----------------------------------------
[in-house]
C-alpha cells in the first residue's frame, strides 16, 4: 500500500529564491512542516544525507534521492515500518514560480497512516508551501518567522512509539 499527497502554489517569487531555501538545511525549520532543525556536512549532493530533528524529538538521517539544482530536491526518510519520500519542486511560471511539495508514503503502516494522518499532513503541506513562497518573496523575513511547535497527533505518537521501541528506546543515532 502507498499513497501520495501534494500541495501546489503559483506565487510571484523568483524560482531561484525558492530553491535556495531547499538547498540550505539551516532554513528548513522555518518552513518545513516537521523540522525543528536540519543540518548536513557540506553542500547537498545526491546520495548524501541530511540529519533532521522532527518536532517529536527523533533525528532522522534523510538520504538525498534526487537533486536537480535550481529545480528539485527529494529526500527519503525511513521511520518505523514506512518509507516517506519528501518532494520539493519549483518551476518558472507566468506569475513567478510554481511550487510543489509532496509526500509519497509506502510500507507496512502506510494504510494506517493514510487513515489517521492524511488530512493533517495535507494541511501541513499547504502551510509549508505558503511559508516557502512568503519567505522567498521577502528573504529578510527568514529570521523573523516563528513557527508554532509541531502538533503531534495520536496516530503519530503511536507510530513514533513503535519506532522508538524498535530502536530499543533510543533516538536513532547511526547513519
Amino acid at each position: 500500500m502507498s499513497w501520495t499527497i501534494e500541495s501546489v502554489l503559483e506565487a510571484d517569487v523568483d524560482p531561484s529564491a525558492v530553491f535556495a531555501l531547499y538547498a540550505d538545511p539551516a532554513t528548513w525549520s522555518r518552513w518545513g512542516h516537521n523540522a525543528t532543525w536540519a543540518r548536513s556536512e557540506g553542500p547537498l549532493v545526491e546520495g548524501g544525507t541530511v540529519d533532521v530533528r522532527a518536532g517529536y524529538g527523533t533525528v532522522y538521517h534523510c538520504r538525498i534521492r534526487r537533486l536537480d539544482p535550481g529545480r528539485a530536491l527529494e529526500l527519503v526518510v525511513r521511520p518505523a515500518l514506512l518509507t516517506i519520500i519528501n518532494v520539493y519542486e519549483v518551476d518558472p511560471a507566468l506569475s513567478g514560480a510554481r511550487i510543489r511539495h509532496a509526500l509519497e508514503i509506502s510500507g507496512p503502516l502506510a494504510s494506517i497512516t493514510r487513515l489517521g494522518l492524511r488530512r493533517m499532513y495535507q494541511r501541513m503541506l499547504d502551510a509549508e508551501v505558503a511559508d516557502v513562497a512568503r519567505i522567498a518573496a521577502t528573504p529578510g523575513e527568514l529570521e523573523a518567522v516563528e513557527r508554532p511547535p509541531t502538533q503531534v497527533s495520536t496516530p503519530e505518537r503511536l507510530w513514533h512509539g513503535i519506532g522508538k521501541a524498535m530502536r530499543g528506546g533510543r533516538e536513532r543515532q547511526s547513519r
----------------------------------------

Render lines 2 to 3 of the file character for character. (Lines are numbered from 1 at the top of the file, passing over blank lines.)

C-alpha cells in the first residue's frame, strides 16, 4: 500500500529564491512542516544525507534521492515500518514560480497512516508551501518567522512509539 499527497502554489517569487531555501538545511525549520532543525556536512549532493530533528524529538538521517539544482530536491526518510519520500519542486511560471511539495508514503503502516494522518499532513503541506513562497518573496523575513511547535497527533505518537521501541528506546543515532 502507498499513497501520495501534494500541495501546489503559483506565487510571484523568483524560482531561484525558492530553491535556495531547499538547498540550505539551516532554513528548513522555518518552513518545513516537521523540522525543528536540519543540518548536513557540506553542500547537498545526491546520495548524501541530511540529519533532521522532527518536532517529536527523533533525528532522522534523510538520504538525498534526487537533486536537480535550481529545480528539485527529494529526500527519503525511513521511520518505523514506512518509507516517506519528501518532494520539493519549483518551476518558472507566468506569475513567478510554481511550487510543489509532496509526500509519497509506502510500507507496512502506510494504510494506517493514510487513515489517521492524511488530512493533517495535507494541511501541513499547504502551510509549508505558503511559508516557502512568503519567505522567498521577502528573504529578510527568514529570521523573523516563528513557527508554532509541531502538533503531534495520536496516530503519530503511536507510530513514533513503535519506532522508538524498535530502536530499543533510543533516538536513532547511526547513519
Amino acid at each position: 500500500m502507498s499513497w501520495t499527497i501534494e500541495s501546489v502554489l503559483e506565487a510571484d517569487v523568483d524560482p531561484s529564491a525558492v530553491f535556495a531555501l531547499y538547498a540550505d538545511p539551516a532554513t528548513w525549520s522555518r518552513w518545513g512542516h516537521n523540522a525543528t532543525w536540519a543540518r548536513s556536512e557540506g553542500p547537498l549532493v545526491e546520495g548524501g544525507t541530511v540529519d533532521v530533528r522532527a518536532g517529536y524529538g527523533t533525528v532522522y538521517h534523510c538520504r538525498i534521492r534526487r537533486l536537480d539544482p535550481g529545480r528539485a530536491l527529494e529526500l527519503v526518510v525511513r521511520p518505523a515500518l514506512l518509507t516517506i519520500i519528501n518532494v520539493y519542486e519549483v518551476d518558472p511560471a507566468l506569475s513567478g514560480a510554481r511550487i510543489r511539495h509532496a509526500l509519497e508514503i509506502s510500507g507496512p503502516l502506510a494504510s494506517i497512516t493514510r487513515l489517521g494522518l492524511r488530512r493533517m499532513y495535507q494541511r501541513m503541506l499547504d502551510a509549508e508551501v505558503a511559508d516557502v513562497a512568503r519567505i522567498a518573496a521577502t528573504p529578510g523575513e527568514l529570521e523573523a518567522v516563528e513557527r508554532p511547535p509541531t502538533q503531534v497527533s495520536t496516530p503519530e505518537r503511536l507510530w513514533h512509539g513503535i519506532g522508538k521501541a524498535m530502536r530499543g528506546g533510543r533516538e536513532r543515532q547511526s547513519r